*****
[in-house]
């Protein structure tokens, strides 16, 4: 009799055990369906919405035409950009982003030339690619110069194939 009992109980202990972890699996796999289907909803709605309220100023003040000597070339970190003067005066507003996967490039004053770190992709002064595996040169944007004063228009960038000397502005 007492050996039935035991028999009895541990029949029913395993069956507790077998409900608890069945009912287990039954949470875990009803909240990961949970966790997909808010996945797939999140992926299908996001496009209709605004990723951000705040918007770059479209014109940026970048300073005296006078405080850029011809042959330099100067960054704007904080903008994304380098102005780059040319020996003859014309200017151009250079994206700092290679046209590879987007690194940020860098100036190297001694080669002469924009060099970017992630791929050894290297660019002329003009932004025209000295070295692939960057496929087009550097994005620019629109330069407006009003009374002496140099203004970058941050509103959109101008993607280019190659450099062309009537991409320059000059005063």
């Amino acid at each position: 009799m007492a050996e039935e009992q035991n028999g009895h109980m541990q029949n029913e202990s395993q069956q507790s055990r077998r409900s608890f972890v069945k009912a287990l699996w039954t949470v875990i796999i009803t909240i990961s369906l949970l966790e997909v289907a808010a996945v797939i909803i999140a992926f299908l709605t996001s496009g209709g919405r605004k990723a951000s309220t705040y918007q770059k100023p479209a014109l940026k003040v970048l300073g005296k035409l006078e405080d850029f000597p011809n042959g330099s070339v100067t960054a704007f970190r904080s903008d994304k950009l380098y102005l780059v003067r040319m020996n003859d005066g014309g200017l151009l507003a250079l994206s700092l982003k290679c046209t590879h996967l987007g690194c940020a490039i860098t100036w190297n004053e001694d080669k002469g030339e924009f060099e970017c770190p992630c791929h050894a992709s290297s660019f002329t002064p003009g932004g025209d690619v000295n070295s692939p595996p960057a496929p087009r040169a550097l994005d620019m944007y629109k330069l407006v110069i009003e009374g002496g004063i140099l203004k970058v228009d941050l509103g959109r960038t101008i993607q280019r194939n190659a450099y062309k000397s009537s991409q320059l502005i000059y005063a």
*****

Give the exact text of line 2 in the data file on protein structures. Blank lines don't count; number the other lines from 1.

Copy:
């Protein structure tokens, strides 16, 4: 009799055990369906919405035409950009982003030339690619110069194939 009992109980202990972890699996796999289907909803709605309220100023003040000597070339970190003067005066507003996967490039004053770190992709002064595996040169944007004063228009960038000397502005 007492050996039935035991028999009895541990029949029913395993069956507790077998409900608890069945009912287990039954949470875990009803909240990961949970966790997909808010996945797939999140992926299908996001496009209709605004990723951000705040918007770059479209014109940026970048300073005296006078405080850029011809042959330099100067960054704007904080903008994304380098102005780059040319020996003859014309200017151009250079994206700092290679046209590879987007690194940020860098100036190297001694080669002469924009060099970017992630791929050894290297660019002329003009932004025209000295070295692939960057496929087009550097994005620019629109330069407006009003009374002496140099203004970058941050509103959109101008993607280019190659450099062309009537991409320059000059005063």